WHAT IS COOPERATIVE CHARTING?
Cooperative Charting is the name of the program of civic service performed by the United States Power Squadrons in cooperation with the National Ocean Service, National Oceanic and Atmospheric Administration of the U.S. Department of Commerce. The Program is conducted and administered cooperatively by the Marine Chart Division of the National Ocean Service (NOS) and the national USPS Cooperative Charting Committee.
The Program is a major public service of USPS. Under it, USPS members supply information to the Marine Chart division of NOS leading to the production “of accurate and up-to-date nautical and aeronautical charts” and related publications, and the preservation of geodetic control stations in the National Geodetic Reference System.
HOW DOES USPS EFFORTS IN THIS PROGRAM BENEFIT THE PUBLIC?
USPS members act as field observers for NOAA. They are uniquely suited to this role because of the outstanding education and training they receive through the USPS educational program. As the number of official NOAA observers decrease through budget stringency’s, USPS members report on many items that would otherwise go undetected and unreported. Many of these reports are of a critical nature requiring immediate distribution through the Coast Guard’s broadcasted and published ‘Local Notice To Mariners’. Without these USPS observations, many hazards would go undetected until tragedy strikes through a nautical mishap. Thus, USPS members save lives and property, as well as furthering boating safety through these efforts to improve the quality of our nations charts. The Cooperative Charting Program is a highly successful, public service effort dedicated to the advancement of safety on the water for both the boating public and USPS members.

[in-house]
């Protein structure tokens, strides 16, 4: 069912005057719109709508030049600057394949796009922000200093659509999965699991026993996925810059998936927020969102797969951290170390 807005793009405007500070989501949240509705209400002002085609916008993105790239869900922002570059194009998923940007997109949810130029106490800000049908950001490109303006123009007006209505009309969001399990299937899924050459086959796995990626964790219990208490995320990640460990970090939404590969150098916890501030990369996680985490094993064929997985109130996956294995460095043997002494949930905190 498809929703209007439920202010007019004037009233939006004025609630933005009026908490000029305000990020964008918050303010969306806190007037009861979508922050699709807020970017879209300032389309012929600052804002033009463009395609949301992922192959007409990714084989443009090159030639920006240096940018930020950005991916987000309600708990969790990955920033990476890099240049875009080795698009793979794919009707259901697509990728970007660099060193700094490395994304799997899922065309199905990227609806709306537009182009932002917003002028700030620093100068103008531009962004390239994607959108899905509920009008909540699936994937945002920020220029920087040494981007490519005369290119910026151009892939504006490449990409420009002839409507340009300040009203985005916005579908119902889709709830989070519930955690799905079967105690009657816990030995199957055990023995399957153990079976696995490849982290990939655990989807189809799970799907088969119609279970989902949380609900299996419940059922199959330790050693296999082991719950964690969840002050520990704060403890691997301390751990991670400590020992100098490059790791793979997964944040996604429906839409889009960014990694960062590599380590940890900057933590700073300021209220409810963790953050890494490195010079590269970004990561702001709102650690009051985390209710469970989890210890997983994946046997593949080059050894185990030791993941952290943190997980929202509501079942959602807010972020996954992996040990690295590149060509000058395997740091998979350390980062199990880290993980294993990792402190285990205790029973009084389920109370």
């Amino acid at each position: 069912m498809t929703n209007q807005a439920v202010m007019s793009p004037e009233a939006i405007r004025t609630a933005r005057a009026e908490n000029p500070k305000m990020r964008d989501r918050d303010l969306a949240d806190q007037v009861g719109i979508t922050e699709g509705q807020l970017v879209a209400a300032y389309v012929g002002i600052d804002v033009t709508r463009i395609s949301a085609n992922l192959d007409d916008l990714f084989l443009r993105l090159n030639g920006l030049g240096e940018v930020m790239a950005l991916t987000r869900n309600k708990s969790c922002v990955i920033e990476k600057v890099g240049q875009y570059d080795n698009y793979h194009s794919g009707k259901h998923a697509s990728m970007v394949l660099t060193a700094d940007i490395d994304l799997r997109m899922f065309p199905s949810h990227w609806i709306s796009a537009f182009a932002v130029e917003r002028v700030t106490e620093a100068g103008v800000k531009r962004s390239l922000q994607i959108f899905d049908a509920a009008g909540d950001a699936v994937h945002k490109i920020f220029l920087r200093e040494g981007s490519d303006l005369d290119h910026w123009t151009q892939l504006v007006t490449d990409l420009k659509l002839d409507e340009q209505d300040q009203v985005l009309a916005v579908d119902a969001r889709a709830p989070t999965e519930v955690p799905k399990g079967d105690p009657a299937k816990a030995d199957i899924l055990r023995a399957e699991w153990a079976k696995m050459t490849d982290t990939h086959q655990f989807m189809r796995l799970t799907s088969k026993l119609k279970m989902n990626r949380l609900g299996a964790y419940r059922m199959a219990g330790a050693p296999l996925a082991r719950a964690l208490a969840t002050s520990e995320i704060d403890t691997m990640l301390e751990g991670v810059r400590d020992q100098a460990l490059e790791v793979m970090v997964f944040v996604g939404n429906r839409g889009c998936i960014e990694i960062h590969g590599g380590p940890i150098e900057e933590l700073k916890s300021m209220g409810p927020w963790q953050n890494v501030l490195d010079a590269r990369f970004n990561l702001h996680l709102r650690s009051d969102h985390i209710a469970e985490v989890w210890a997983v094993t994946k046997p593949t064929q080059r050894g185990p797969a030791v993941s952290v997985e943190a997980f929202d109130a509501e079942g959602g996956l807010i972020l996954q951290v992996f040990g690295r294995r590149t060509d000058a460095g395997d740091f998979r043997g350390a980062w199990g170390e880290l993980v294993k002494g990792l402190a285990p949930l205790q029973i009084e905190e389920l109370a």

HOW DO I JOIN COOPERATIVE CHARTING?
If you’d like to learn more about Cooperative Charting visit our national CoCh page
I’VE JOINED THE EFFORT BUT, HOW DO I SUBMIT AN INSPECTION REPORT?
To submit a report of inspection follow the directions in this document.
With thanks to the Poverty Bay Power Squadron in Washington State for the detailed information.